Guide to building a Subwoofer Enclosure
Building your own subwoofer enclosure can be fun and challenging for anyone with some woodworking ability. But, if you do not have prior woodworking projects under your belt, this may not be a good beginner project. It is important that your enclosure is sturdy and airtight in order to provide your subwoofer with an ideal working environment. An enclosure that is not airtight or is prone to heavy vibration will result in lesser subwoofer performance.
Box quality construction is not the only common problem that occurs with individuals who set out to build their own subwoofer enclosure. I often see enclosures that are improperly sized for a specific subwoofer; this also can result in poor sound quality. Every subwoofer is designed to function optimally in a specific environment. Every subwoofer needs a certain amount of cubic volume within its enclosure in order to function properly. Also, you will need to determine if your enclosure will be ported or sealed. Certain brands and types of subwoofers perform better in a ported environment. Ported enclosures often require less cubic volume, also. This may be a determining factor due to room constraints you may be working with. In general, a seal enclosure will be larger, but the sound will tend to be crisper, offering you a tighter bass. A ported enclosure will be smaller and lend itself to be louder, but a looser sound, and at higher volumes, will often distort.
Once you decide on your style of enclosure and your volume requirements, you can design your enclosure shape. The enclosure does not have to be perfectly square; it doesn’t even have to be perfectly rectangular. As long as you get the required volume, enclosure shape have very little to do with sound quality and can be manipulated to fit into the area you are building the enclosure for.
The material list for an enclosure is almost always the same. First is your construction material. I will always use ¾ inch MDF (medium density fiberboard) it is dense and very strong and it handles the vibrations created by subwoofers very well. It is fairly easy to work with and not overly expensive, it is the material I would always recommend, and ¾ thickness is also what I would always recommend, unless there are space constraints, but the thicker your material the better your enclosure will sound. I would always stay away from particleboard, it is not pleasant to work with, it tends to chip and crack easy and it lacks the elasticity that you get with MDF.
The other items you will need for your enclosure is, Wood screws. Try to use a screw length that is two times your material thickness. You will need a tube of silicone caulk, and some form of sound deadening material. You can use Dynamat, or even roofing tar. Some people skip this, but I really recommend it, if you are going to go through the trouble of making the enclosure, you might as well make it the best one you can. You will also need terminals for the enclosure, and you will need speaker wire for inside the enclosure.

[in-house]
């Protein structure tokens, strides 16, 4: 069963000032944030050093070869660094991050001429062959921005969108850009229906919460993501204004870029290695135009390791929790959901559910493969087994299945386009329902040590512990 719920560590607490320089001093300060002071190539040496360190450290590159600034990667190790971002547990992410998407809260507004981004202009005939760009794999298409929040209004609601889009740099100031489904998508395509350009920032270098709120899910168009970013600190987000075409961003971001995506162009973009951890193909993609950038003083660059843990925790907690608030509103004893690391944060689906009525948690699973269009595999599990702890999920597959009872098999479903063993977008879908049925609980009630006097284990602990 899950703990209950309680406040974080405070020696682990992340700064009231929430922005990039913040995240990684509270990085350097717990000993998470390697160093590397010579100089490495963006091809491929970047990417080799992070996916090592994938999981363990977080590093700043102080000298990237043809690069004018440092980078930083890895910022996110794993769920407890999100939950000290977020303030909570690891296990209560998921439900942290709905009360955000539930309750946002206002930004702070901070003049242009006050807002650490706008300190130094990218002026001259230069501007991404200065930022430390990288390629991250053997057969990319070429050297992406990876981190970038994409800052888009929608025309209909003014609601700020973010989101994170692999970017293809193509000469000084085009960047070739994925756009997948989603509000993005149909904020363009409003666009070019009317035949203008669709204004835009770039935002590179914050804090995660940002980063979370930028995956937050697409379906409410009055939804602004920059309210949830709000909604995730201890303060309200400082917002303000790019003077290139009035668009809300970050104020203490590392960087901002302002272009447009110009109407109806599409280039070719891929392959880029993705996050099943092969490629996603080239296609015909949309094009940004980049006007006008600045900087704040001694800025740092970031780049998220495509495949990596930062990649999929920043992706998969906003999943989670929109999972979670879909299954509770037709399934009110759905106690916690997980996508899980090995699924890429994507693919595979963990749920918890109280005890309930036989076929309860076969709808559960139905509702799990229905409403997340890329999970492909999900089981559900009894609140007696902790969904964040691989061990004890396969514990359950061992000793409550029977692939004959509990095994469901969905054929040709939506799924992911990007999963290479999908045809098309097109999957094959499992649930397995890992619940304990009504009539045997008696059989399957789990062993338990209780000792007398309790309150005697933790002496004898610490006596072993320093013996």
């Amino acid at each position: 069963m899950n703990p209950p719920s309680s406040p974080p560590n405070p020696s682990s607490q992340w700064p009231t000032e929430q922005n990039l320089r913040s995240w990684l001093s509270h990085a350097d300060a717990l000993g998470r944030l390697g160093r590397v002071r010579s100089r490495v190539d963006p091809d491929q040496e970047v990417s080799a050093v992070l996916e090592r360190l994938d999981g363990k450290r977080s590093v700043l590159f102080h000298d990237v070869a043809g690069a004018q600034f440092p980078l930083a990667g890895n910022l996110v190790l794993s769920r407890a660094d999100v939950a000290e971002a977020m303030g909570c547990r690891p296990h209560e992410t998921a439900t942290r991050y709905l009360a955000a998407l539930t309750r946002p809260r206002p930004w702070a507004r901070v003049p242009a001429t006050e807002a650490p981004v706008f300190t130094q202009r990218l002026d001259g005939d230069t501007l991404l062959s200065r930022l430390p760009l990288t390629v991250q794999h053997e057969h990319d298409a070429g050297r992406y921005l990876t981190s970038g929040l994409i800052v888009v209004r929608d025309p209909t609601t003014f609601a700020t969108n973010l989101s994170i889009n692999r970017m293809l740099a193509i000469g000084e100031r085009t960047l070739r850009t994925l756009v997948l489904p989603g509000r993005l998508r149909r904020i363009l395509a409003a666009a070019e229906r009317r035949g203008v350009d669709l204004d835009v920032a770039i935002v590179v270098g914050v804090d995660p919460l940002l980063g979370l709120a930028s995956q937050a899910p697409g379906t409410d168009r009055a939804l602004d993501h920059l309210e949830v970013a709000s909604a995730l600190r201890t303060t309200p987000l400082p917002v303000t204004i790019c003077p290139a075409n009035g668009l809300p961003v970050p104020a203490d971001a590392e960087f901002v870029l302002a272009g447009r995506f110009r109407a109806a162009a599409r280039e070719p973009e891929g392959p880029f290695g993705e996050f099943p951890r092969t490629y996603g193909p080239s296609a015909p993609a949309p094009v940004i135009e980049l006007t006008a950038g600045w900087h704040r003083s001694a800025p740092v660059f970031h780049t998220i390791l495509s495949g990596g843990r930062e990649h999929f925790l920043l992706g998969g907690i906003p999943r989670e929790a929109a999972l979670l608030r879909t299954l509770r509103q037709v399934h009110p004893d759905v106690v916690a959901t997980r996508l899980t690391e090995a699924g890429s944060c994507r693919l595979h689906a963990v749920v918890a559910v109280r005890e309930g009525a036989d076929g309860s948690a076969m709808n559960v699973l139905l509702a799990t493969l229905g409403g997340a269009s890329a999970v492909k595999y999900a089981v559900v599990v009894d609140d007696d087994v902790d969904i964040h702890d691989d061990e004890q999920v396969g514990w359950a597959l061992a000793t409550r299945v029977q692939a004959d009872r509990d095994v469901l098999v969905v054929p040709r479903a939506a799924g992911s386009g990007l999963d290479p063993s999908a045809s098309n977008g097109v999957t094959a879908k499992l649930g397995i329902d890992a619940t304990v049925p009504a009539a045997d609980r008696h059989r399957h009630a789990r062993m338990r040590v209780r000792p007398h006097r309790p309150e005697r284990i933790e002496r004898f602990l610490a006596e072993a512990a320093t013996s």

After that, you will need to decide on an exterior covering for your enclosure. Depending on the application, you may use automotive carpeting, Formica, and wood veneers are a few options that come to mind.
Now it is time to start construction. Typically I recommend you just butt joint your pieces, there is no need to try to get fancy with mitered joints or dado joints, they tend to weaken the corners, especially after adding screws.
Cut out five of your six sides, leaving the face that your speaker
mounts to for later, but remembering to cut your hole for your speaker
terminal. Assemble the five sides, and install your terminal, using the
silicone between joints instead of wood glue, wood glue tends to become
brittle and crack, the silicone will stay pliable, offering a long
lasting seal. To screw the enclosure together, pilot drill for your
screws and also pilot for your screw head, to give you a flush finish,
evenly space your screws about every two inches. If you do not pilot
your holes in the MDF, it tends to split, so, good pilots are a must.
After you have your five sides complete, run an additional bead of caulk along the corners of the interior of the enclosure. This will ensure an airtight seal. After your caulk has set, you can add your sound deadening to the interior of the enclosure. Once this is complete, measure your last piece to the actual box size. Saving this piece for last will allow you to compensate for any out of squarness your enclosure may have.
After you cut out your last piece, you will need to cut your hole for the subwoofer itself. To do this, find the center of where your subwoofer is going to be, on the wood and mark it by drilling a hole. After you have drilled a hole, you can push a nail into the hole and tie a piece of string to the nail. After this, you will measure your hole requirement, remembering to leave material for the flange of the speaker. Measure out from your nail and mark a point on the wood that is half of the dimension, this will give you your cut radius. Once your point is marked on the wood, you can take your pencil and line it up with your mark, wrap the string around the pencil to hold that distance from center, and draw your cut circle. You can then remove your nail and drill the center hole bigger to give you a start point for your Jig saw, to cut out your circle.
You can now install your last piece, using the same method you did for the other five pieces. Once the last piece is in place, you can install your speaker wire. After your speaker wire is attached to both your terminals and speaker, you can install your speaker. I do not recommend using silicone for this, just in case you ever have to pull the speaker out, it can be quite a mess. This will complete your subwoofer enclosure. The only thing that you will have to determine on your own is your exterior. Good luck, and good building!